Talk About Plants as They Grow
Plants are important to all of us. We need them for oxygen to breathe, for food, and to make shelter. The spring time is when we typically see people planting gardens and other flowers that blossom. Kids will adore getting their hands a little dirty in order to learn and talk about plants and the way that they grow.
Not all children are familiar with the process of growing plants from seeds. A great way to begin a mini speech and language unit on this is to introduce the topic with books before you move forward with interactive activities (which can also help with other goals for occupational or physical therapy). Starting off by reading books will allow you to see what prior knowledge all of the kids have. Some books which will work nicely to begin include:
- Oh Say Can You Say Seed? – Bonnie Worth
- A Tiny Seed – Eric Carle
- From Seed to Plant – Gail Gibbons
- The Magic School Bus Plants Seeds – Joanna Cole
- Jack’s Garden – Henry Cole
- How a Seed Grows – Helene Jordan
- Planting a Rainbow – Lois Ehlert
- My Garden – Kevin Henkes
Take time to talk about the different parts of a seed, plant, and what is involved in planting a garden of your own. What items would each child plant in their dream garden and why?
If you have a nice window that will allow you to put something on them, window baggie greenhouses are a great way to share the process of growing a plant. All you will need are zip sandwich baggies, paper towels, soaked bean seeds, and tape. The clear plastic baggie creates a see-through science experiment. Kids will be able to watch a seed germinate within the mini greenhouse. Have kids place a bean seed in the baggie with wet paper towels inside. Tape the baggie onto a window for light. Watch over time and allow kids to share their observations and what changed from day to day.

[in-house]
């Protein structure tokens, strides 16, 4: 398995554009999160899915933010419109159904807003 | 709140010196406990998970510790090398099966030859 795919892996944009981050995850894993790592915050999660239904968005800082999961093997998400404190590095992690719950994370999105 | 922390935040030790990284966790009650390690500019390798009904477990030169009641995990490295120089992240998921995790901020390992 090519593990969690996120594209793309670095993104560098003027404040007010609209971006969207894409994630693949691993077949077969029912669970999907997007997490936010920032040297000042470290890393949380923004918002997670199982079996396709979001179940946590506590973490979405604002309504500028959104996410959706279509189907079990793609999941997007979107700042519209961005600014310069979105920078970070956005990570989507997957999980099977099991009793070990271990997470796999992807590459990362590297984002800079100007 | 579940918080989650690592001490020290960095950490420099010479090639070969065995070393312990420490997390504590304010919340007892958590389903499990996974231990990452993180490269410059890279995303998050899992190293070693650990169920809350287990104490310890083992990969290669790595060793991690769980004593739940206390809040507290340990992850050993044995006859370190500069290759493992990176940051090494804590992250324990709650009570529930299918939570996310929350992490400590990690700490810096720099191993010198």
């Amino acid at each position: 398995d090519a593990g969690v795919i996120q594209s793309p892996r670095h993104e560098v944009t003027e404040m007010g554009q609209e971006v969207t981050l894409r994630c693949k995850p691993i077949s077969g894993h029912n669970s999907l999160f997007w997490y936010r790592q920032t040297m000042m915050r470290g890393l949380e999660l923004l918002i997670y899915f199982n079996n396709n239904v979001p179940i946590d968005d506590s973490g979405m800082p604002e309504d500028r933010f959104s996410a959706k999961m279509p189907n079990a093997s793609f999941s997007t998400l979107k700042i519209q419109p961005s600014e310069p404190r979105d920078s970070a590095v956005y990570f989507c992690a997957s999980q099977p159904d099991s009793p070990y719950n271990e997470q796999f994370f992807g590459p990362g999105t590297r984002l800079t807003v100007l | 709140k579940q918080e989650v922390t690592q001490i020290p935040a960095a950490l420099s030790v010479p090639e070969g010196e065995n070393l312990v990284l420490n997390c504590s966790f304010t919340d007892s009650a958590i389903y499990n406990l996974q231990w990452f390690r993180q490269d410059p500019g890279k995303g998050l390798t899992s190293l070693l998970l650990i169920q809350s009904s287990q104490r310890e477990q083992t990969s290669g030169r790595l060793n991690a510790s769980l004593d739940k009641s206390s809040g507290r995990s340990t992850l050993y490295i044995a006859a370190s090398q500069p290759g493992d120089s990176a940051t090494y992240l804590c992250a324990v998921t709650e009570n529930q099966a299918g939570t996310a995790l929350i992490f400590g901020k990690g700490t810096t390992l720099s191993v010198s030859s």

When window space is not as prevalent, kids adore making grass characters. All you will need is grass seed, some potting soil, and small containers to decorate and put the soil in. Allow kids to decorate their container before you begin. Have a fun theme and allow kids to make a character to fit whatever it is. It could go with a story you have read, or perhaps the plan is to use your grass characters to tell a story once they are all grown. This builds their imagination, creativity, and gross motor skills for drawing and cutting shapes. After the containers are ready, put some potting soil and grass seed into them. Water a little and keep and set them aside. After a few days, the crazy containers will sprout hair in the form of grass.
No matter which item you grow there will be a lot of opportunities to make observations on growth and to talk about them. Think ahead when growing items. Prep the children who you work with that sometimes they do not always grow properly. Have a backup plan, or plant some extras for just in case on your own.
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